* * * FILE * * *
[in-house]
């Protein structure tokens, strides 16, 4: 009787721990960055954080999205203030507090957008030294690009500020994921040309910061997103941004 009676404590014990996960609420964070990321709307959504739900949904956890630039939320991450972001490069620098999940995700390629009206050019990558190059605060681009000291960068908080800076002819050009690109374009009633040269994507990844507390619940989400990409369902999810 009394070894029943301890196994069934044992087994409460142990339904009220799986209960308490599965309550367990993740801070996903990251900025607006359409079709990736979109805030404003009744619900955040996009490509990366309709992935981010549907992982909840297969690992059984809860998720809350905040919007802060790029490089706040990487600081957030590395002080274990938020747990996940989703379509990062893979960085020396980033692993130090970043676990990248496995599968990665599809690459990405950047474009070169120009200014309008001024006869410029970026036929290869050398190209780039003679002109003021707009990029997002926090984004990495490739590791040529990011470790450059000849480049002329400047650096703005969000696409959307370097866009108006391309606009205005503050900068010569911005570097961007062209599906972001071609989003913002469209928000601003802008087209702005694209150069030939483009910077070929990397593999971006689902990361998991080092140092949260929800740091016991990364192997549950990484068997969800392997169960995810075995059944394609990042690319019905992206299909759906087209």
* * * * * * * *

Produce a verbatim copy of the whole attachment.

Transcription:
[in-house]
């Protein structure tokens, strides 16, 4: 009787721990960055954080999205203030507090957008030294690009500020994921040309910061997103941004 009676404590014990996960609420964070990321709307959504739900949904956890630039939320991450972001490069620098999940995700390629009206050019990558190059605060681009000291960068908080800076002819050009690109374009009633040269994507990844507390619940989400990409369902999810 009394070894029943301890196994069934044992087994409460142990339904009220799986209960308490599965309550367990993740801070996903990251900025607006359409079709990736979109805030404003009744619900955040996009490509990366309709992935981010549907992982909840297969690992059984809860998720809350905040919007802060790029490089706040990487600081957030590395002080274990938020747990996940989703379509990062893979960085020396980033692993130090970043676990990248496995599968990665599809690459990405950047474009070169120009200014309008001024006869410029970026036929290869050398190209780039003679002109003021707009990029997002926090984004990495490739590791040529990011470790450059000849480049002329400047650096703005969000696409959307370097866009108006391309606009205005503050900068010569911005570097961007062209599906972001071609989003913002469209928000601003802008087209702005694209150069030939483009910077070929990397593999971006689902990361998991080092140092949260929800740091016991990364192997549950990484068997969800392997169960995810075995059944394609990042690319019905992206299909759906087209």